Saturday Night Live - an installment of the "Chris Farley Show" skit has Chris in his usual mode, squirming anxiously as he asks the most inane questions - here to guest Paul McCartney - and cursing his own stupidity. Eventually he asks "Remember when you were in the Beatles? And you sang 'And in the end the love you take is equal to the love you make'? ...Is that true?" Paul matter-of-factly replies that, in his experience, yes, it is. Farley just beams with delight - his show ends up as great as he always wanted it to be.
Reporter: What musician and composer do you respect most? Paul: No, I don't know, really! (pause) John Lennon. Reporter: John? John: (bashfully) Paul McCartney.
This quote from John Lennon's September 1980 interview in Playboy magazine:
"Ringo was a star in his own right in Liverpool before we even met. He was a professional drummer who sang and performed and had Ringo Starr-time and he was in one of the top groups in Britain but especially in Liverpool before we even had a drummer. So Ringo's talent would have come out one way or the other as something or other. I don't know what he would have ended up as, but whatever that spark is in Ringo that we all know but can't put our finger on... whether it is acting, drumming or singing I don't know... there is something in him that is projectable and he would have surfaced with or without the Beatles. Ringo is a damn good drummer. He is not technically good, but I think Ringo's drumming is underrated the same way Paul's bass playing is underrated. Paul was one of the most innovative bass players ever. And half the stuff that is going on now is directly ripped off from his Beatles period. He is an egomaniac about everything else about himself, but his bass playing he was always a bit coy about. I think Paul and Ringo stand up with any of the rock musicians. Not technically great... none of us are technical musicians. None of us could read music. None of us can write it. But as pure musicians, as inspired humans to make the noise, they are as good as anybody."
"Free as a Bird". Ringo, George and Paul got together to record incidental music for the Anthology Project, but realized that they wanted to record some new songs instead. Only problem? No John. At this point they could have either written something without him or abandoned the idea of a new song altogether. Instead, Paul asked Yoko if she could give them any demo tapes of John that they could finish. It should be noted that the remaining Beatles had to fill in a gap where John hadn't finished the lyrics and made all of us weep by going with the following:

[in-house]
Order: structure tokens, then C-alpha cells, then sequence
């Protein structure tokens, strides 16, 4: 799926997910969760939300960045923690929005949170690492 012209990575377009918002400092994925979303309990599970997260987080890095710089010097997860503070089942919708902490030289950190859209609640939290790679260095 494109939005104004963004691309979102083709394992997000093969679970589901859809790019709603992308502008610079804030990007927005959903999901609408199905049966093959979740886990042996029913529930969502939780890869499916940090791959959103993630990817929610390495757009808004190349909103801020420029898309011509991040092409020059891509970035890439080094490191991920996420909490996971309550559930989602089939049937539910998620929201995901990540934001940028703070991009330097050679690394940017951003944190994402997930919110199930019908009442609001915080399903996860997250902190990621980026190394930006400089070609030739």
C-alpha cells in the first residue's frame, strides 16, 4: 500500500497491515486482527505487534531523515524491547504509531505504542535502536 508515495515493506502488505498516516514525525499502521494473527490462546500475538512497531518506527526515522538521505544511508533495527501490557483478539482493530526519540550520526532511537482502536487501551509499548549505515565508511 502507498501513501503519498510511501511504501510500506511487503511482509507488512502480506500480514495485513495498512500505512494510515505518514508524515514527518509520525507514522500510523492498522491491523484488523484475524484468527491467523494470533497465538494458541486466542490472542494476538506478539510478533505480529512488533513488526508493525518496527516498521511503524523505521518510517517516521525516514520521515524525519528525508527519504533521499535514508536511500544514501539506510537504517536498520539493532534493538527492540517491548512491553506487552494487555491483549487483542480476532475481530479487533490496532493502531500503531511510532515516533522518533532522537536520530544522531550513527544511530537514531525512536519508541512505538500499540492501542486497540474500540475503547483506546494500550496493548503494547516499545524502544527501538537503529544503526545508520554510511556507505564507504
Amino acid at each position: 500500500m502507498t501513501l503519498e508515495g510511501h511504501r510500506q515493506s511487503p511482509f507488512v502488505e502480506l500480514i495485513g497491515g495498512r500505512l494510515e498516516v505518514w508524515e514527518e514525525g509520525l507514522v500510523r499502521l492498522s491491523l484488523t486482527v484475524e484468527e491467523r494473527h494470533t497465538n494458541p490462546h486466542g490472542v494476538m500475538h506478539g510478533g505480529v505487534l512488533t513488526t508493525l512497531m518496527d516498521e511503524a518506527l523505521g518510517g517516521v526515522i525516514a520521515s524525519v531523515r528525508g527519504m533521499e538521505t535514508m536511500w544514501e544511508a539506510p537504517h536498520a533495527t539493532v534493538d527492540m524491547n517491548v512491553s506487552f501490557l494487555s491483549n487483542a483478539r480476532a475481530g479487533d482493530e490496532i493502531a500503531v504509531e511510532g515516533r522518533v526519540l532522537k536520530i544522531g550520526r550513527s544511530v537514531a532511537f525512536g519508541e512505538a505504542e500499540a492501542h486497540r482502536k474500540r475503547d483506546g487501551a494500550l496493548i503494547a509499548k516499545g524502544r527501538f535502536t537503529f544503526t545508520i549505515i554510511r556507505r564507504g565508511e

Can we really live without each other?
When did we lose the touch,
That seemed to mean so much?
It always made me feel so . . . free.
"She Loves You" is pretty adorable. It's from the point of view of a guy telling another guy that, no, it's not over between you and the girl you love, even though you hurt her badly—I just talked to her and she still loves you, ya lucky dog! Now go apologize to her and make everything right!
In the early 70s, at a time when the band had recently broken up and Paul and John were still supposed to be at each other's throats, a fan encountered John strolling around Greenwich Village with an "I Love Paul" button from the days of Beatlemania. Wondering if he was making some kind of ironic statement, the fan asked him why he was wearing it—to which John replied, without missing a beat and without a trace of sarcasm, "Because I love Paul."
Good Ol' Freda is a 2013 documentary where Freda Kelly looks back on her past as secretary to the Beatles and founder of their official fan club. A Liverpool girl, she started at age 17 as a big fan when they were barely known outside the Cavern Club and stayed through the end. She was a hard-working professional who both guarded their privacy (and still does) and cared for the (fellow) fans. Plenty of 'Awww' moments (love her relationship with Ringo's parents). She's still a secretary, still in Liverpool, and seems the very nicest person.